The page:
The liver is generally recognized as the major site of coagulation factor (F)VIII synthesis. However, there is now increasing evidence that FVIII can also be synthesized in specific endothelial cells where it is stored with its natural carrier protein von Willebrand factor (VWF) in the Weibel-Palade bodies (WPBs). WPBs have a typical cigar-shaped appearance that most likely originates from the macromolecular organization of VWF multimers into tubules. The tubular storage of VWF is thought to be essential for orderly secretion of VWF strings during activation of endothelial cells. Recently we have shown that expression of FVIII with VWF changes the WPB morphology to spherical vesicles. This finding suggests alterations in the biochemical properties of stored VWF. We now studied in detail the effect of FVIII co-expression on the VWF molecule using a combination of innovative techniques, including correlative light-electron microscopy (CLEM), and live-cell fluorescence microscopy under flow conditions. Analysis of human blood outgrowth endothelial cells (BOECs) expressing human B-domain deleted FVIII-GFP by CLEM revealed that FVIII containing WPBs were electron-dense, spherical structures. These structures contained disorganized short VWF tubules, which was confirmed in 3D by electron tomography. Double immunogold labelling with VWF and GFP antibodies showed that the spherical FVIII containing structures were always positive for VWF. These observations imply that FVIII blocks the expansion of VWF tubules, possibly by binding to the N-terminal VWF domains. As the N-terminal domains are also implicated in the formation of multimers, we therefore investigated whether FVIII affects VWF multimer size. Indeed, multimer analysis showed that VWF secreted by FVIII-GFP transduced BOECs was multimerized to a lesser extent when compared to VWF secreted by non-transduced BOECs. The combined absence of high molecular weight (HMW) VWF multimers and long VWF tubules made us question whether these cells could still release ultra-large VWF (UL-VWF) strings. UL-VWF strings play a key role in bleeding arrest, as platelets adhere to the released VWF string which ultimately leads to the formation of a platelet plug. We examined the release of UL-VWF strings under shear stress from BOECs expressing FVIII-GFP employing live-cell confocal imaging. This technique allowed us to follow FVIII release during exocytosis of WPBs in real-time as well. When we stimulated FVIII-transduced BOECs with histamine, these cells were equally able to release VWF strings as non-transduced BOECs. Although spherical WPBs lacked long VWF tubules and did not secrete HMW multimers, released VWF strings were of similar length as strings secreted by non-transduced BOECs. Surprisingly, released VWF strings were completely covered with FVIII which remained attached to the strings throughout the whole experiment. Another remarkable observation was that platelet binding to the FVIII-covered VWF strings was almost completely absent. We hypothesize that FVIII either shields the A1 domain for platelet binding or causes a conformational change in the VWF strings that prevents platelets from binding to the strings. Our results demonstrate that FVIII co-trafficking with VWF has a major impact on properties of VWF as it reduces the degree of multimerization, shortens tubules and prevents platelets from adhering to strings. This leads us to the conclusion that the macromolecular structure of VWF is considerably altered when FVIII is present in WPBs.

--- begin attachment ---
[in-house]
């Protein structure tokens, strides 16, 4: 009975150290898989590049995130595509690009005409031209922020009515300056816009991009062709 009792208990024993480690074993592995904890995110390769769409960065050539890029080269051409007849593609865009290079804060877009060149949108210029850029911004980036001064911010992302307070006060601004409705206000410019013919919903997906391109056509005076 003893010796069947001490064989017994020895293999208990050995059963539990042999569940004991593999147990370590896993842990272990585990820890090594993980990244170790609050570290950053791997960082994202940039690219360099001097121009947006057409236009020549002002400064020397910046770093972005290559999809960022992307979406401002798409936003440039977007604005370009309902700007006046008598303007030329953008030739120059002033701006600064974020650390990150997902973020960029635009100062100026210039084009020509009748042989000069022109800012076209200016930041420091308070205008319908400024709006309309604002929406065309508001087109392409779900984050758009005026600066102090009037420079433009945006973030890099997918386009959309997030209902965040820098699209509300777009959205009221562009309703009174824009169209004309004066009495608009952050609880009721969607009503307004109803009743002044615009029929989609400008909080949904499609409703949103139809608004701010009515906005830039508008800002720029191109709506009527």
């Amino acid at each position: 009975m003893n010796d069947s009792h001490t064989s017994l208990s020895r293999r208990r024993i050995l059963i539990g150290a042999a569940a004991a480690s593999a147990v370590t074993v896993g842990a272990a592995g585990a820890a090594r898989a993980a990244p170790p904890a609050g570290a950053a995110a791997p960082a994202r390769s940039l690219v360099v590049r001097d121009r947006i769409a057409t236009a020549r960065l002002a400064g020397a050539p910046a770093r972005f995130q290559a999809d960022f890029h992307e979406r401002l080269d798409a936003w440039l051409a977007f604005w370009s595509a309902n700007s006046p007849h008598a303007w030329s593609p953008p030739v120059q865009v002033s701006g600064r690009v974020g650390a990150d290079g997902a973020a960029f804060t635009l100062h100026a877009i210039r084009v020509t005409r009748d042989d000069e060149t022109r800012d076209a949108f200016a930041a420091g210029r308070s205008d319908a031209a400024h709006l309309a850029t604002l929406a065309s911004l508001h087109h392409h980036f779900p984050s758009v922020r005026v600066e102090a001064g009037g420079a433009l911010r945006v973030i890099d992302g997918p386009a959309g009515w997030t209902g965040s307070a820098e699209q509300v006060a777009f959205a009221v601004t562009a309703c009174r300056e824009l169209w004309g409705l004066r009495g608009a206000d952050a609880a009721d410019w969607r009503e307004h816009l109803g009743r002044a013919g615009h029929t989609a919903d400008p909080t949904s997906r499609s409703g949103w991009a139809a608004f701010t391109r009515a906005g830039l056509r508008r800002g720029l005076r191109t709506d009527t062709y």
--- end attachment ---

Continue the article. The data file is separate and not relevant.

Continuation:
No relevant conflicts of interest to declare.
Asterisk with author names denotes non-ASH members.